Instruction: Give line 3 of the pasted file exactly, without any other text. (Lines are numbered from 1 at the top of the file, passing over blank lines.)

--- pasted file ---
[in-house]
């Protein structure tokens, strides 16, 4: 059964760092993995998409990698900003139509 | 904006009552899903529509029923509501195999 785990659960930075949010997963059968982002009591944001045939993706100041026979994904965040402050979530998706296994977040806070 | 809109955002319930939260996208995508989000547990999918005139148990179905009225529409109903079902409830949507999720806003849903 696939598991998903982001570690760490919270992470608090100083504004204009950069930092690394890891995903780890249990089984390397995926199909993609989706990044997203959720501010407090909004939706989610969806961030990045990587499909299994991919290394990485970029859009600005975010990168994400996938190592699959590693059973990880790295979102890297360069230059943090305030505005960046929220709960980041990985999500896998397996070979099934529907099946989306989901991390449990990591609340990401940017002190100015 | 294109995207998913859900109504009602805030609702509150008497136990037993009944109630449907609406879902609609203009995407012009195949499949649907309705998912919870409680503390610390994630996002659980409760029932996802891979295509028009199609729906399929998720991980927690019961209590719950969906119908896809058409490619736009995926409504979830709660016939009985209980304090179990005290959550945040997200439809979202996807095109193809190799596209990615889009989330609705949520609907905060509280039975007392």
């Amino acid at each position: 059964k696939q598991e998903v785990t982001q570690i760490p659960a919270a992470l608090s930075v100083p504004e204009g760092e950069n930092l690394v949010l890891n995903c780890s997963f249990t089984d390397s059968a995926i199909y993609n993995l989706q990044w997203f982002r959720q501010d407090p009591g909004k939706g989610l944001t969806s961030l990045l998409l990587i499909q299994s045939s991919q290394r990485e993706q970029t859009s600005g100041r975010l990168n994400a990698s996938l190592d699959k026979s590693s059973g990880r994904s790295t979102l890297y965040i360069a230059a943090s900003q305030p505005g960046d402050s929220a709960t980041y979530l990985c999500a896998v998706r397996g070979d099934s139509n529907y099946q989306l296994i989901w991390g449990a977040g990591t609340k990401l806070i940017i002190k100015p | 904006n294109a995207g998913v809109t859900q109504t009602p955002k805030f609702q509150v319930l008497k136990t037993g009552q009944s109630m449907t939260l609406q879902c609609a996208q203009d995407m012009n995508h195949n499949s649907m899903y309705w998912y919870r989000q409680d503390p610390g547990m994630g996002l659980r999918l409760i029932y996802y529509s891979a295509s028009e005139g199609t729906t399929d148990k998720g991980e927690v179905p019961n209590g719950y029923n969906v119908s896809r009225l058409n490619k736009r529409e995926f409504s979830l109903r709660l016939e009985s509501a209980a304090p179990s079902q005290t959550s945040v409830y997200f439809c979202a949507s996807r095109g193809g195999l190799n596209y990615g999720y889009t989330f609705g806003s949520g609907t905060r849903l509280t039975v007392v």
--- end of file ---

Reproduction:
């Amino acid at each position: 059964k696939q598991e998903v785990t982001q570690i760490p659960a919270a992470l608090s930075v100083p504004e204009g760092e950069n930092l690394v949010l890891n995903c780890s997963f249990t089984d390397s059968a995926i199909y993609n993995l989706q990044w997203f982002r959720q501010d407090p009591g909004k939706g989610l944001t969806s961030l990045l998409l990587i499909q299994s045939s991919q290394r990485e993706q970029t859009s600005g100041r975010l990168n994400a990698s996938l190592d699959k026979s590693s059973g990880r994904s790295t979102l890297y965040i360069a230059a943090s900003q305030p505005g960046d402050s929220a709960t980041y979530l990985c999500a896998v998706r397996g070979d099934s139509n529907y099946q989306l296994i989901w991390g449990a977040g990591t609340k990401l806070i940017i002190k100015p | 904006n294109a995207g998913v809109t859900q109504t009602p955002k805030f609702q509150v319930l008497k136990t037993g009552q009944s109630m449907t939260l609406q879902c609609a996208q203009d995407m012009n995508h195949n499949s649907m899903y309705w998912y919870r989000q409680d503390p610390g547990m994630g996002l659980r999918l409760i029932y996802y529509s891979a295509s028009e005139g199609t729906t399929d148990k998720g991980e927690v179905p019961n209590g719950y029923n969906v119908s896809r009225l058409n490619k736009r529409e995926f409504s979830l109903r709660l016939e009985s509501a209980a304090p179990s079902q005290t959550s945040v409830y997200f439809c979202a949507s996807r095109g193809g195999l190799n596209y990615g999720y889009t989330f609705g806003s949520g609907t905060r849903l509280t039975v007392v």